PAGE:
12 Promising New Web Sites and Services

This week saw the battle of the Web 2.0 conferences, with 70 entrepreneurs presenting their ideas at Demo Fall 2008 in San Diego and 50 more making their pitch at TechCrunch50 in San Francisco. Some of the ideas are little more than a glimmer in a coder's eye, but others are already doing business, are in private beta, or are soon to launch. Here's a selection of our favorites.

Really Simple Passwords

Usable's approach to password management puts a minimal burden on the user's memory.
Is the password for my bank Ra&18eR or rA#19eR? I can't remember and neither could most people, especially if they regularly access 20 or more online accounts. Usable aims to solve the problem by letting you use a simple word like "raider" to log in anywhere. The service (which is supposed to go live early next year) works like this: You visit your bank's Web site, but instead of encountering the usual sign-in boxes, you are greeted with an image like the one above. Usable remembers your user name, and you type in your simple password. Usable uses code on your PC and on their servers to slice and dice that simple word into a highly complex and secure password.

Getting the Band Together

Anybody who has a melodic or rhythmic line or an urge to mix can be with the band, thanks to MixMatchMagic.
Traditionally, bands have been some variation of four guys from Liverpool--friends who start playing music together and decide to get serious. But what if you live in Livermore instead of Liverpool and you can't find three other musicians who are interested in playing the kind of music you like? MixMatchMusic should help. Individual musicians upload their favorite bass lines or drum patterns. Then other musicians looking for good accompaniments to their new guitar lick can browse through the offerings and mix the individual components together to form a full song. If other people like the tune enough to download it, all of the artists involved get paid automatically.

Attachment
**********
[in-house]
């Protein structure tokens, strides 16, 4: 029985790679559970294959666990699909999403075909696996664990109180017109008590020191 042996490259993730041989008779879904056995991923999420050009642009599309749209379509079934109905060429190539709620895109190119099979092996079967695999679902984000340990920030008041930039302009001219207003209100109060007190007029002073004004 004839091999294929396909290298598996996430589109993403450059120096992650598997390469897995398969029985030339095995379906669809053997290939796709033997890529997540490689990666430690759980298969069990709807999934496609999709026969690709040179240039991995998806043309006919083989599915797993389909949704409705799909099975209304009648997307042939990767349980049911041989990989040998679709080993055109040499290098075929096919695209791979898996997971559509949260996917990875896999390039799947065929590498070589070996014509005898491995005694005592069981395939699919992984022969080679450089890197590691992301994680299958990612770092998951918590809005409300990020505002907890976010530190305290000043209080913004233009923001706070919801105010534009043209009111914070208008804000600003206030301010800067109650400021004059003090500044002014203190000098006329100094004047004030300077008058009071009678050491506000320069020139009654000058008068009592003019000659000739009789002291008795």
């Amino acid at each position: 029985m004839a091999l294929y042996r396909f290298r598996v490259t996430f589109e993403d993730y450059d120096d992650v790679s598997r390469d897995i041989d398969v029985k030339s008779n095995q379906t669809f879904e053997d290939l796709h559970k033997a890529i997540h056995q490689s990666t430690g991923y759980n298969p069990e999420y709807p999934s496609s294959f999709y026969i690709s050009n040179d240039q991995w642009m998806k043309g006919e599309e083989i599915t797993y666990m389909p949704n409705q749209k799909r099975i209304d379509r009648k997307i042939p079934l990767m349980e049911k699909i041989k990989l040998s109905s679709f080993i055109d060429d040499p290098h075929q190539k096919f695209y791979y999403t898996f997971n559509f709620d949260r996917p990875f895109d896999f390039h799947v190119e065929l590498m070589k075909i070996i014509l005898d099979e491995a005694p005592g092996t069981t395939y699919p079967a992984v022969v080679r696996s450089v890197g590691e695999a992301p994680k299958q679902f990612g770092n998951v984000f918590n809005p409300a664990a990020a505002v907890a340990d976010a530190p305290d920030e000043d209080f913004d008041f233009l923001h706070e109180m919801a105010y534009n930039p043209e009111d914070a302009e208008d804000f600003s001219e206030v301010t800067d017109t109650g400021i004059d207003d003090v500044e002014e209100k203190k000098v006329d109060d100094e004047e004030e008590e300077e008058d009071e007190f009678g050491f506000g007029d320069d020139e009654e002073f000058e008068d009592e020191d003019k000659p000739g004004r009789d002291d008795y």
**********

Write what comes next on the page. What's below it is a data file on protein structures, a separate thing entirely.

Find Long-Lost Friends

Whether you lost touch by accident or on purpose, iSearch promises to bring you and old friends back together.
Whenever a company pitches a new search engine designed to find people, I test it by searching for a guy with whom I shared a cockroach-infested apartment in Boston. iSearch is the first engine to pass my test. The site conglomerates information from public records, social networks, white pages, news, and professional connections. I can't wait to reconnect with my old friend. I just hope he's forgotten about that $200 I owe him.

Financial Forecast

Economy of scale: If a workable budget is your own private Mount Everest, maybe GreenSherpa is the guide you need.
Lots of financial services are good at telling you what you've spent in the past and how much money you have right now. But few online systems so far have attempted to tell you how much you'll have next week or next month, especially if you decide to buy a new iPod after all. Making contingent cash-flow projections is tough, but GreenSherpa's system (due to reach private beta next week) seems as though it could work. It lets you account for regular bills, but it also simplifies the task of entering one-time expenses or factoring in a bonus check you're expecting.

Better Image Search

GazoPa's premise is that image-based image searches make more sense than word-based image searches.
Using keywords to search for documents makes sense because documents are made up of words. But using words to search for images doesn't work as well. Unless someone used the same keywords to label their image that you use to hunt for it, you have no chance of finding it. GazoPa, a not-yet-live search engine from Hitachi, aims to let people use colors or shapes as guides in searching for images. Have a canvas bag whose design you like, but you wish that it came in leather? You can use GazoPa to search for bags with similar designs from other manufacturers.

Birds of a Feather

How much wood would a wood duck duck? Birdpost invites you to record your encounters with feathered friends year-round.
You've heard of citizen journalism, in which average joes report on news that's important to them. Well, Birdpost hopes to be one of the leaders of a citizen science movement. Avid birdwatchers can join the site and post their latest sighting of a Phainopepla (aka Silky Flycatcher). Other birders or even novices can search for types of birds and in some cases can get a Google map that shows the species' range.

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